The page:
And the court did reaffirm this observation with a stronger sentiment a few weeks later, right after the news were circulated about the invasion of Rafa. And they clearly stated that it forms a clearer version somehow within the text. We can infer that the court is saying that this is clearly a stronger case for the plausibility of genocide if Rafa is to be invaded.

So the court has done its job to a certain degree of establishing the observation, the legal observation and the legal judgment and characterization of the situation. The job of other UN organs and the rest of the international community is to act upon this decision. Israel, as expected, did not respect the decision.

Netanyahu, a few days before the order, he made it very clear that he’s not going to respect the Hague. He did not even say the ICJ. He mentioned the Hague generally, they just include any other court, including the ICC, just in case, to preemptively cover them all in the statement. So nobody, I think no sane political or legal observer would assume that Israel is going to respect it.

There are no indications that Israel is going to well behave. After all that we have seen, there is not a single indication that says that Israel is likely to change its behavior internally, like self observe its own obligations. However, the moment this decision came out, we started seeing so much changes in the tone internationally.

Of course, there were others who were trying to divert attention through the UNRWA case. That we might discuss later, they were trying to discuss legal technicalities in order to turn it into a big moot court instead of a serious court dealing with a case of genocide.

But ever since this decision came out, we started seeing the tone in the international legal community changing. We started seeing UN experts speaking out more clearly about this and about arms. We started hearing about new cases such as a couple of days ago, there was a lawsuit against the German chancellor, the head of state of Germany and his cabinet as well for complicity in genocide. Another case is happening in other countries, Netherlands, so on and so forth. We can discuss the effect of this one.

So now what we should be expecting from this case is for the rest of the UN community, the international community to act. Now, Article 94, Paragraph 2, if I’m not mistaken, of the ICJ, of the UN Charter, clearly indicates that the UN Security Council is to interfere in a situation of this sort when the orders, the judgments of the court is not respected by the party that is directly connected to the case.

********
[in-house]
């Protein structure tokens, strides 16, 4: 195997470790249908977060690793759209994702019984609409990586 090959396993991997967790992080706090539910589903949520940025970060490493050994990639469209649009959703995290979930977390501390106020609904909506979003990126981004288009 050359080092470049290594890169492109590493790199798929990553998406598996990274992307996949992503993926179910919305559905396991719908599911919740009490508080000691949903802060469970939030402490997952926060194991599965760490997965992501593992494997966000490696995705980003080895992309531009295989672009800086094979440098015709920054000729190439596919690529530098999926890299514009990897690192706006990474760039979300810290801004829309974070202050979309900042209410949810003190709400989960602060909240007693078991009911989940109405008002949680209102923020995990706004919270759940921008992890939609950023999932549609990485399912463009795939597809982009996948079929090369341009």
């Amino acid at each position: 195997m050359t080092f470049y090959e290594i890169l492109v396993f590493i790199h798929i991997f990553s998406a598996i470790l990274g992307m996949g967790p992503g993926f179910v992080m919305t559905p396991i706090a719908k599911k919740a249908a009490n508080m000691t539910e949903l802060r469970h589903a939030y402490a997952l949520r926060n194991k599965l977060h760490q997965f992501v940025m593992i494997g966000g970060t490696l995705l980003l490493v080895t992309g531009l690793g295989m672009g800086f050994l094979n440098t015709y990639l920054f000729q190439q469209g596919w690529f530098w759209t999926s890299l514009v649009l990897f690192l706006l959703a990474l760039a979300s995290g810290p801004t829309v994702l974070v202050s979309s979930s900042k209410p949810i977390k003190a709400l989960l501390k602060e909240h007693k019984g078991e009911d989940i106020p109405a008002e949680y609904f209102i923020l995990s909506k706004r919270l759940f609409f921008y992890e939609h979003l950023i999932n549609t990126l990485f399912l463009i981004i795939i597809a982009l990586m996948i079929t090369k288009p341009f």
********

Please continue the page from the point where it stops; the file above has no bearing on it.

There are others who are trying to turn it into a moot court and say that, oh, no, this refers to the judgment, it does not refer to provisional measures. It’s a very strange argument, I would say, because, you know, it’s, it’s a court order at the end, whether it’s provisional measures or a final judgment.

However, it could be inferred from this article that South Africa can go to the Security Council to implement it. And now, we would assume that the U. S. would use the veto power. This would be the first time in this context, up to my knowledge, where a veto power was used to block a decision by the ICJ.

This would be a big. It’s not going to be a smooth attempt from the U. S. to just raise the hand and veto this one. It will have serious repercussions in the whole international legal system.

So to conclude with, I would say this was a historic moment. This opened the door of many legal venues to be addressed and used. It created further pressure on the ICC that was not acting the way it should earlier. Until now, I haven’t heard of any arrest warrants. Like we’re talking about violations that have been there for ages. Now the ICC is under more pressure. Domestic courts are under more pressure. We can go in further details about this case and its consequences.